What is time?

IMG_0971Days and years are natural phenomena. It takes the earth a certain quantity of time to turn on its axis, and to revolve around the sun. Hours and weeks, on the other hand, are very human inventions. Why 7 days and not 5? The 24-hour division of a day (and 60 minute hours and 60 second minutes) is a holdover from the ancient Sumerians, who used base 6 (and some base 10). Our base 10 world could have made better sense of a 10-hour or 100-hour day. In any case, while reading Yuval Noah Harari’s book, Sapiens, this past weekend, I was reminded how recently the modern conception of time has arisen. If you are not dealing with people who are physically far from you, precise time doesn’t matter that much. You don’t need an appointment to talk with the people you share a hut with. Likewise, the stonemason down the street can be reached by walking into his workshop. If he’s not there, you wait or come back later. He hasn’t gone far. Hours and minutes and seconds existed but most people didn’t care that much, and the official time on the village clock might differ greatly between locations. Precise measures of time became necessary when railroads began connecting distant towns. People getting on a train in a town 2 hours from London need to know when the train left London, and that the time in their village and London is the same time. Broadcast media later cemented this. If you want to listen to a radio program that comes on at 9:00 P.M., you need to know when that is. This differs from prior versions of entertainment, such as a tribal elder telling a story around a campfire. He will get to that when he gets to that.

Given the human-created nature of hours, minutes, seconds, it can be tempting to think that they don’t matter. All is illusion. On occasion when people want to be deep, they point this out to me, with the message that time management is something akin to figuring out how many angels can dance on the head of a pin. I agree that it is generally silly to stress over whether a task takes 8 minutes or 10 minutes. Even though I track my time by the half-hour (and have for the past 14 months continuously!) I do like to have stretches of space when I am not looking at the clock. This is one reason I try to leave my phone sitting on my desk, especially on weekends.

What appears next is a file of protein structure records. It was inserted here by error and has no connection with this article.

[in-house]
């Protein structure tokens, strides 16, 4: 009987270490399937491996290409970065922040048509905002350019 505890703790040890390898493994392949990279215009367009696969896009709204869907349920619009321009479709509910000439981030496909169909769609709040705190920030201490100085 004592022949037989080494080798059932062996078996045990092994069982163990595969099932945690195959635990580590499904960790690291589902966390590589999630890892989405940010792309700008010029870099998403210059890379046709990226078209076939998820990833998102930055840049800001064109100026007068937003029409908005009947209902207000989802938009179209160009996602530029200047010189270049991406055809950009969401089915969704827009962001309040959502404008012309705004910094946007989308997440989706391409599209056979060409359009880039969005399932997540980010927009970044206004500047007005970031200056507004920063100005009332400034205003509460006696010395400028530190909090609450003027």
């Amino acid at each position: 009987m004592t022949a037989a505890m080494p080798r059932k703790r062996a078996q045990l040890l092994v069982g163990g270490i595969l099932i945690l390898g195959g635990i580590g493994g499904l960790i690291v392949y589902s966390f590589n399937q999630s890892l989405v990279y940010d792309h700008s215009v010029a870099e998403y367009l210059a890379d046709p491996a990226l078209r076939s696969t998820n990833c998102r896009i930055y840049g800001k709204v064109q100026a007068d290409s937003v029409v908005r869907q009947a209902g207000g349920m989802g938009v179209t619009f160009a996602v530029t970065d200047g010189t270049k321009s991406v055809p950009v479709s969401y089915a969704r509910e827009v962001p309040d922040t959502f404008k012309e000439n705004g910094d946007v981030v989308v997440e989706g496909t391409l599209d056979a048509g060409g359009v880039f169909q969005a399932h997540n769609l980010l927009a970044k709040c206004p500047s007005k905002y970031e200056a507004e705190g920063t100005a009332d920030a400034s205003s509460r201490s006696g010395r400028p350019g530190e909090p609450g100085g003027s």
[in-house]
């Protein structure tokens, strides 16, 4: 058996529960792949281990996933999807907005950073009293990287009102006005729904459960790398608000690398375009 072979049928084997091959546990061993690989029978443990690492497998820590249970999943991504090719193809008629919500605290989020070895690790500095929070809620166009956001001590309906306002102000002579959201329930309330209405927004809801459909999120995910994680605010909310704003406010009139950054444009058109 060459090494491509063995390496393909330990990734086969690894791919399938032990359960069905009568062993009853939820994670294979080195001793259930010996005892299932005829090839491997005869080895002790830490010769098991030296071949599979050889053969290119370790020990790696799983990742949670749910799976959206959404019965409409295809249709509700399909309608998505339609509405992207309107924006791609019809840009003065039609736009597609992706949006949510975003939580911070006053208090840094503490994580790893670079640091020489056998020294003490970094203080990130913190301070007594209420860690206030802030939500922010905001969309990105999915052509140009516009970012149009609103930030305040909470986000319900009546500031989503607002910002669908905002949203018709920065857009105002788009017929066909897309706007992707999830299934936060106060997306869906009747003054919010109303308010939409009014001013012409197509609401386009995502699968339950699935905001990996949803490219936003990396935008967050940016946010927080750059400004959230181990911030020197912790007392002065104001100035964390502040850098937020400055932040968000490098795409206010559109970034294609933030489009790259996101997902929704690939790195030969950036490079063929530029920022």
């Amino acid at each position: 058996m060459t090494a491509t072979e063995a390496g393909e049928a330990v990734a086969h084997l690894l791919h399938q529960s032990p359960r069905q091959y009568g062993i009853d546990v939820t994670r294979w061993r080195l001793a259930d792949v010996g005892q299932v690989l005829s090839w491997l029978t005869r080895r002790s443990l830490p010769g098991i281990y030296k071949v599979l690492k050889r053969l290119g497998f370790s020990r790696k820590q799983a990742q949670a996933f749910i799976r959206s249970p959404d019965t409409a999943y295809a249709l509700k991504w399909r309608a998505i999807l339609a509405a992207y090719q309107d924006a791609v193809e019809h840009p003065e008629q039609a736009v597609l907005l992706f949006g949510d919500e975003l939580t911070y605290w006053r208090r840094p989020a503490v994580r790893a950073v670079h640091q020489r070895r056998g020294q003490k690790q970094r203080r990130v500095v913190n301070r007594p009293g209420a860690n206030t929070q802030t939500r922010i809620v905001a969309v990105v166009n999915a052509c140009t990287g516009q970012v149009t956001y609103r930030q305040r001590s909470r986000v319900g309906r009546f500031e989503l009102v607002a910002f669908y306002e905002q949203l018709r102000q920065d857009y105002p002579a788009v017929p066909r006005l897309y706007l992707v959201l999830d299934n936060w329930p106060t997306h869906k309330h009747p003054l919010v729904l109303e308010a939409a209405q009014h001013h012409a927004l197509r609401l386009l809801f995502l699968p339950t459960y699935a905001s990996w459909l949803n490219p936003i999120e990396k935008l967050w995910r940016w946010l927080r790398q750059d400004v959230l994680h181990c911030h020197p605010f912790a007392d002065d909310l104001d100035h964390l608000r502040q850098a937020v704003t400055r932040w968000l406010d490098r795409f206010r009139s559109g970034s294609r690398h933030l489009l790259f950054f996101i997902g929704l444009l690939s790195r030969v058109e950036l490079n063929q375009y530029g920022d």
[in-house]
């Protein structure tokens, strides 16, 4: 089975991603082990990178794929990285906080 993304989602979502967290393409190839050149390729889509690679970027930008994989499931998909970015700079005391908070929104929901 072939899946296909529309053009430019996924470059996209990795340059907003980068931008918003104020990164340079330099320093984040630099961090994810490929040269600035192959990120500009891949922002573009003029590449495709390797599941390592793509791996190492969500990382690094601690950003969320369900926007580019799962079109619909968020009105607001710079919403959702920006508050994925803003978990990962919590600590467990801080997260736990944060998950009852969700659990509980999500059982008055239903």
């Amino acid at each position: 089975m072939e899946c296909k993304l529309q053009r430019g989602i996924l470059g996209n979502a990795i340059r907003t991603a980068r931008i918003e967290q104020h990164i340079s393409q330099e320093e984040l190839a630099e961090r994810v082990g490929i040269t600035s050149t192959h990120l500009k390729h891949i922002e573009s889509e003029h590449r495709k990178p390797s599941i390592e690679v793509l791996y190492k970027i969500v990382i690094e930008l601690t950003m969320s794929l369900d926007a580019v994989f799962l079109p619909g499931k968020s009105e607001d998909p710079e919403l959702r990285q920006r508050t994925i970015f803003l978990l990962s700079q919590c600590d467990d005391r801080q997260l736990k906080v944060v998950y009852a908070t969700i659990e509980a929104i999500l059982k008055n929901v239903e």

However, if many units of time are illusions, they are very useful ones. There are many illusions in the world. Nations, for instance. Harari uses the example of limited liability corporations. If enough people believe in the idea of something, then it takes on a life of its own, and becomes very useful in governing our interactions with each other, and even our interactions with ourselves. Relationships cannot be quantified, but by setting a target of reading with my children for a certain amount each day, I know that I am investing in those relationships. By arranging to meet someone at a certain time, and then holding myself to that agreement, I show I am respecting the person. As long as people have the same illusions, then the fact that they are illusions doesn’t mean they are not worth having. The feelings they create can be real enough to us.

Photo: Flamingos at the Philadelphia Zoo, where we went for Father’s Day. Holidays are another interesting but useful illusion.

5 thoughts on “What is time?